Brought to You in Living Color

 August is an iffy month in my garden. There has been no rain for months, summer color is starting to wane and it can be hot. We have had an extra dose of triple digit days this year and I am not a fan. My trip to the coast at the beginning of the month was a most welcome journey into cool weather. At Mendocino Coast Botanical gardens the borders are not in the least weary- the pacific is just down the path , and it never gets hot-not weatherwise. The heat radiating  from the exhuberant high summer perennial beds was of the most agreeable sort. Lest you think I went a bit mad with the saturation and vibrance  sliders in Lightroom, other than toning down some highlights and a bit of cropping, these images are barely edited.


 The combination in this bed of Helenium, Teucrium 'Purple Tails', Verbena bonariensis, and  Rudbeckia with a backdrop of Cotinus 'Grace' was anything but subtle.






This Persicaria lives in the bed on the backside of the Cotinus in the 2 above photos.


 

  The band of red on the upper left is a clutch of Filipendula spent flower heads that have happily been left standing . Though they are somewhat distant from where I stood to take this shot, they add an important layer to this view.



Dill ? Fennel ? Not sure but it made a dandy background for this Agastache.


 The conifers do give the visitor a chance to rest the eyes from the optic stimulation of the perennial borders. A new conifer garden is being developed in a previously fallow area of the garden , most of it blocked off now while irrigation trenches are open and paths yet to be smoothed out.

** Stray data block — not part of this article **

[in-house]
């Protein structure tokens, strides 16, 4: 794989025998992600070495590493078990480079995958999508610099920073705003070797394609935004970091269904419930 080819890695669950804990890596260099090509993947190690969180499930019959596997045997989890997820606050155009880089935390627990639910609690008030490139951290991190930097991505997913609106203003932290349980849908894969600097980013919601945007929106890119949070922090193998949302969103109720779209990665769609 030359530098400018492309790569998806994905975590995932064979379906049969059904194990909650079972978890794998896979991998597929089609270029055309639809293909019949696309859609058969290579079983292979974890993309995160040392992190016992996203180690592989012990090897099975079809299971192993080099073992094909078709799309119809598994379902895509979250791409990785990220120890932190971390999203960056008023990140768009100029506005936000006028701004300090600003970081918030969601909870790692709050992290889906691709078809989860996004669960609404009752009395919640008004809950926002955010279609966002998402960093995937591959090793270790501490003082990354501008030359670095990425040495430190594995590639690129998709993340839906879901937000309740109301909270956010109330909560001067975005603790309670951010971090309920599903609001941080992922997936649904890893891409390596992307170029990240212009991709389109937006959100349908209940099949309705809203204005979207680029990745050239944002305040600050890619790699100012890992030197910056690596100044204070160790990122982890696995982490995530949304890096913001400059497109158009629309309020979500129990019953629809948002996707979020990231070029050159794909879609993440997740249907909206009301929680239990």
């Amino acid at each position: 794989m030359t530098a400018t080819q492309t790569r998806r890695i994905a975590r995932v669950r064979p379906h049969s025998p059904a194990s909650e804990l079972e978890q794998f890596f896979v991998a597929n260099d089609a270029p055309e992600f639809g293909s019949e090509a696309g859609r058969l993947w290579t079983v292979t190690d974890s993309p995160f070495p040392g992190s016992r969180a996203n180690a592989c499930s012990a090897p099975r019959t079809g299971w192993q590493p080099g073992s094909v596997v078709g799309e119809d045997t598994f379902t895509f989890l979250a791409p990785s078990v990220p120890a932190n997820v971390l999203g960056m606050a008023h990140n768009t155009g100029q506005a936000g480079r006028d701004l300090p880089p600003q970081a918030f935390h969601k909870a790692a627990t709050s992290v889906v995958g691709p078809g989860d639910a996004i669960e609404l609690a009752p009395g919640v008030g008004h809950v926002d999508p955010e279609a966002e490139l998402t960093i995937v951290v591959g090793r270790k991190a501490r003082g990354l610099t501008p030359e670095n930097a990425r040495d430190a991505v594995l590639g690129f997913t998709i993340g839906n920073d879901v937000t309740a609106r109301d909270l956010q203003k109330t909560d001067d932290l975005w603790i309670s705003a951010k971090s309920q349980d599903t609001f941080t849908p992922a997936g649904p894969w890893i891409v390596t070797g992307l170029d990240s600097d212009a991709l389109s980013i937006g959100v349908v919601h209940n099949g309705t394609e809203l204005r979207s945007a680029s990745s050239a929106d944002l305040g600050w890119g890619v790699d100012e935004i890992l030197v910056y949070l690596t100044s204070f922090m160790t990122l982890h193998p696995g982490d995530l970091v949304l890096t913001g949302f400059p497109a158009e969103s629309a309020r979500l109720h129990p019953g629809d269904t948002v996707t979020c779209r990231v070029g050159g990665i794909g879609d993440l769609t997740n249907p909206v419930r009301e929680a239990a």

I always enjoy this bed , where you see the aforementioned Filiendula blooms which have given way to Angelica stricta purpurea and the bronze Anthriscus sylvestris  'Ravenswing' all of them allowed to reseed at will. On the left just leaning in is either Salvia 'Waverly' or 'Phyllis Fancy' most likely the latter .





 This yarrow was on the way out, but still looked attractive snaking through it's taller neighbors. It's always encouraging to see a public garden where every stage of plant life is appreciated.



  Mendocino Coast Botanical Gardens are open with reduced days/hours to advance ticket holders and members, with the usual protocols in effect. 

Comments

  1. Just stunning! We hate the hot too and keep saying we should have moved to the coast. Had we known more about the weather, I think we would have seriously considered it.

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    1. We moved to Napa in 1986, purposely to the south end of the valley because there is more influence from SF Bay , and it is much hotter in the north . Between the fires and rising heat I have running joke about moving to Astoria.

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  2. All beautiful and drool-worthy photos, Kathy! I love the massef color blocks. I was just looking at an online listing for Teucrium 'Purple Tails' - a list with that name at the top is literally sitting at my elbow and your photos are pushing me toward action. I've grown other Teucrium but this one is new to me and the species isn't listed in my Sunset book but it'd be lovely if I could get it established here